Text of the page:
Study of Amazon Reviews Finds Many Foods Are Overly Sweet Interview with:

Danielle R. Reed, PhD Associate Director Monell Center Philadelphia, PA

Dr. Reed

Danielle R. Reed, PhD
Associate Director
Monell Center
Philadelphia, PA What is the background for this study?  

Response: We saw an opportunity to learn about the sense of taste by studying several hundred thousand food reviews from Amazon. We were interested in how taste ‘rates’ on the list of things people mention when reviewing food items.

I had a friendly rivalry with my colleague Joel Mainland who studies smell (I study taste) to see which was most important, taste or smell. It turns out we are both right, people mention ‘taste’ much more than ‘smell’ but ‘taste’ is also a proxy term for overall food flavor, the combination of taste, smell and texture.  We were not expecting that people also complain about taste, specifically oversweetness. What determines how something is deemed to be ‘too’ sweet? 

Response: A food is oversweet if reviewers tell us that is their experience; we found that reviewers were much more likely to say a food was ‘too sweet’ rather than ‘not-sweet enough’. This leads us to wonder whether in an attempt to please some people, in general foods are oversweetened for most people. What are the main findings?

Response: There are four findings:

  1. First, ‘taste’ is king, beating other points that food might be evaluated, like price.
  2. Second, foods are too sweet for many people and this was a common consumer complaint.
  3. The third point that surprised us was that people mention sweetness much more than saltiness. Hypertension and salt-reduced diets are health concerns for many people yet sweetness and not saltiness is much more on the minds of reviewers.
  4. We also learned that some foods are polarizing – love it or hate it. These food wars may arise because not everyone tastes foods in the same way. We wonder if these differences are due to genetic differences among people. What should readers take away from your report?

Response: We can learn about human food choice by studying reviews which capture how people feel about food and what they want to communicate about it to others. When people talk about food, they talk about taste and sweetness. People can be extremely opinionated about food taste and berate others who don’t taste food in the same way. What recommendations do you have for future research as a result of this work?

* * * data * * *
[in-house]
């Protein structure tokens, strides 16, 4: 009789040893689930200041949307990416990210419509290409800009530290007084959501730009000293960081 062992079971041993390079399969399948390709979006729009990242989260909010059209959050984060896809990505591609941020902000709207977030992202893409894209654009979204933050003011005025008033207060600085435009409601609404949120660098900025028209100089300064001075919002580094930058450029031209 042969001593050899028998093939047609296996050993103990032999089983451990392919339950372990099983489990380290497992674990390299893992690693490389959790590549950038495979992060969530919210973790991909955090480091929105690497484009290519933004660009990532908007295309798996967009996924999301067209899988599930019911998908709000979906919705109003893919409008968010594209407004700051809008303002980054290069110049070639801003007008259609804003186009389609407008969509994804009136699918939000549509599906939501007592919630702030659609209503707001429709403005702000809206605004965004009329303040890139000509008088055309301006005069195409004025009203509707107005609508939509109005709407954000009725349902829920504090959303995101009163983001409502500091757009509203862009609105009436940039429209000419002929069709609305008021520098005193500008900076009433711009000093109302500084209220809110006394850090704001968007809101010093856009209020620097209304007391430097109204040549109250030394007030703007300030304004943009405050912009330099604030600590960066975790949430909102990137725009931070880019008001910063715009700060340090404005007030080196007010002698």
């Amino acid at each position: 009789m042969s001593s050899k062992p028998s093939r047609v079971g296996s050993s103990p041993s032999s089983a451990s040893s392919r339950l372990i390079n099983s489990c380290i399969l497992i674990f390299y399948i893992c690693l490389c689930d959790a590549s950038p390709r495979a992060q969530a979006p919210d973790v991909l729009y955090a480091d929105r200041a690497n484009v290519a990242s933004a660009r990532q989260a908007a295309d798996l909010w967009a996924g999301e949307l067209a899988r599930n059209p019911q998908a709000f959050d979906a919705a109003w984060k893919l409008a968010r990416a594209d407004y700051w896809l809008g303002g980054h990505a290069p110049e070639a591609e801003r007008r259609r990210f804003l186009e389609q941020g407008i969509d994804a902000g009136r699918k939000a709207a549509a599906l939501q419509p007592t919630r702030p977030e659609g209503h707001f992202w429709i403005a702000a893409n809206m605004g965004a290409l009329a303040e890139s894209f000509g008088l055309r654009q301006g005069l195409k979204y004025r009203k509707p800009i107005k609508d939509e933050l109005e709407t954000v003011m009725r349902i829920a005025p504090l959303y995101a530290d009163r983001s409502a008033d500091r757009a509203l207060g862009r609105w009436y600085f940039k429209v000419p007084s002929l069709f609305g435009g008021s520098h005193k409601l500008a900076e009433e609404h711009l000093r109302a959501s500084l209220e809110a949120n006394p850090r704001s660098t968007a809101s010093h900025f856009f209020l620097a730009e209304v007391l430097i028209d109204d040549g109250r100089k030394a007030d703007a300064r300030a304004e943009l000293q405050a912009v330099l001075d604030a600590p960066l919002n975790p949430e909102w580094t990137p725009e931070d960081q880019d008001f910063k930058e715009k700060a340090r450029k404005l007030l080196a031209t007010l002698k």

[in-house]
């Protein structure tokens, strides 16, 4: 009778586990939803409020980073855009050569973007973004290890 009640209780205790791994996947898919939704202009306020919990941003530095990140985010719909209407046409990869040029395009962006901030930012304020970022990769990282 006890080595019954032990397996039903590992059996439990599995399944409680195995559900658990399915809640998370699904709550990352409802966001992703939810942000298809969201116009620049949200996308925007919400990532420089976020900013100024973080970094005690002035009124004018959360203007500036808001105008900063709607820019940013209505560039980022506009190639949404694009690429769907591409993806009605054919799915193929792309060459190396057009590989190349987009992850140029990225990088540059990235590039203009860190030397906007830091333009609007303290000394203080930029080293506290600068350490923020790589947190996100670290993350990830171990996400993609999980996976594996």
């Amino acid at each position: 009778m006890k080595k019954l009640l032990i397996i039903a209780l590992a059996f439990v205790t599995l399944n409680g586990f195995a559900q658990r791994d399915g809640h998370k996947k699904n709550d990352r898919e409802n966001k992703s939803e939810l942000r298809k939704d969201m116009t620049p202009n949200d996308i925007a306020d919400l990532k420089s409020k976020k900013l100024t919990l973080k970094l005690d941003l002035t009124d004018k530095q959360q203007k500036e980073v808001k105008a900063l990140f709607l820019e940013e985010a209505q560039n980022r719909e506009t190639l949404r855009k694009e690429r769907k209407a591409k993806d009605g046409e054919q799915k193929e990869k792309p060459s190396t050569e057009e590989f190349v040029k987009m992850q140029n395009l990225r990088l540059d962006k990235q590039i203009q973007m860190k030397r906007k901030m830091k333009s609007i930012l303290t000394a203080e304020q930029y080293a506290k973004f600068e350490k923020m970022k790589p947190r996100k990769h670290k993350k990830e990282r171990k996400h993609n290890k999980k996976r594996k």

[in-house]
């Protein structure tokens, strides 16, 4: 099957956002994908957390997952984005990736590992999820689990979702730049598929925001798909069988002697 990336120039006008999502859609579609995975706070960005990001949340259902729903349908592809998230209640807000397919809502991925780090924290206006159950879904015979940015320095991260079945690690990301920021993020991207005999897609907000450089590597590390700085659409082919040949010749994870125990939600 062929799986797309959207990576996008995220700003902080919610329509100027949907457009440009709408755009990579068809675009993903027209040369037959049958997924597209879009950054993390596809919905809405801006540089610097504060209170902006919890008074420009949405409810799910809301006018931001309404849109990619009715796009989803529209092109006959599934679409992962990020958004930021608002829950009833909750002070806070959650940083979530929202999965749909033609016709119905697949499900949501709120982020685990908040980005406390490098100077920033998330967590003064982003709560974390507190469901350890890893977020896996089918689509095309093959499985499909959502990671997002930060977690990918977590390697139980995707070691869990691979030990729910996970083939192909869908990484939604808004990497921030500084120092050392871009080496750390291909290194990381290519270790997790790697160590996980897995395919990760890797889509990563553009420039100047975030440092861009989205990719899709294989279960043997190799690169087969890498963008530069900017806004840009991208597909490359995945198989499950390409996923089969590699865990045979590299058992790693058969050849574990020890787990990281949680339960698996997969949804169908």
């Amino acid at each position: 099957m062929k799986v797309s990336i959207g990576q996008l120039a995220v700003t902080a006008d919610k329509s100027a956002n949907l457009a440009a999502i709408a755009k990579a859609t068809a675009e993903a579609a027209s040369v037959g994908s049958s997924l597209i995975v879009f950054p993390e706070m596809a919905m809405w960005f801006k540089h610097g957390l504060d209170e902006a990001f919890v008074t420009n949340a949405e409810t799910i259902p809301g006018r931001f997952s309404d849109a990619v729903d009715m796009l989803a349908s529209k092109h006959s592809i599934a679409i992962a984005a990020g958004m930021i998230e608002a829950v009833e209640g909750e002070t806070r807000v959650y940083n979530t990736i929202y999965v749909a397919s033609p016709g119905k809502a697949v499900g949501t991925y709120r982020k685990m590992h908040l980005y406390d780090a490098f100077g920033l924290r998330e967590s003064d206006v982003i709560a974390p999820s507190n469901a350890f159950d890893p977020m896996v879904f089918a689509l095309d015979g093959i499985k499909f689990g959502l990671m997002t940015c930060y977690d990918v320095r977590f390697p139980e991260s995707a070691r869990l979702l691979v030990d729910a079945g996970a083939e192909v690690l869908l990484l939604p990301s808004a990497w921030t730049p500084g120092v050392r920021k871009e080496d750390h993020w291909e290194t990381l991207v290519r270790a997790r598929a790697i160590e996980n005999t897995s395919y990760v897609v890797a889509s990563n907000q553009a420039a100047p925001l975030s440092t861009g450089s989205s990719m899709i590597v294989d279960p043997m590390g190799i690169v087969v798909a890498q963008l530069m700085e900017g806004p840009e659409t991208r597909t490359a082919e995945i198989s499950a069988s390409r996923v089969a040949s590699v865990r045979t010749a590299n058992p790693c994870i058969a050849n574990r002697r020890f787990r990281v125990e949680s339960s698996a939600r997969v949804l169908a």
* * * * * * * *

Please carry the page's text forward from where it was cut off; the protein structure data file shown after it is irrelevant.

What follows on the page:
Response: We are excited to link food reviews to medical records and genotype information to see what we can learn from a big data perspective about human food choice, health, and genetics.

No disclosures.


Danielle R. Reed, Joel D. Mainland, Charles J. Arayata. Sensory nutrition: The role of taste in the reviews of commercial food products. Physiology & Behavior, 2019; 112579 DOI: 10.1016/j.physbeh.2019.112579


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Genes Determine Why We Don’t All Smell the Same Interview with:

Dr. Casey Trimmer, PhDGeneticist, was a post-doctoral fellow at the Monell Center when the research was conducted

Dr. Trimmer

Dr. Casey Trimmer, PhD
Geneticist, was a post-doctoral fellow at the
Monell Center when the research was conducted What is the background for this study?  

Response: We detect odors using 400 different types of sensor proteins, called olfactory receptors, in our noses. An odor molecule activates a specific combination of these receptors, and this pattern of activation gives us information on what we’re smelling–whether its floral or smoky, intense or weak, and how much we like it. However, how the system translates receptor activation to these perceptual features is largely unknown. Here, we take advantage of the extensive genetic variation in the OR gene family to understand the contribution of individual ORs to odor perception. By studying cases where the function of a particular OR is lost, we can examine what kinds of perceptual alterations occur, allowing us to link receptor to odor and understand what kind of information the receptor is encoding.

Data linking genetic variation to perceptual changes exist for only 5 ORs. Here, we examined the perceived intensity and pleasantness of 68 odors in 332 participants. We used next-generation genome sequencing to identify variants in 418 OR genes and conducted a genetic association analysis to relate this variation to differences in odor perception. We then use a cell-based assay to examine receptor function and investigate the mechanisms underlying our associations. Finally, we examined the contribution of single OR genotype, genetic ancestry, age, and gender to variations in odor perception.

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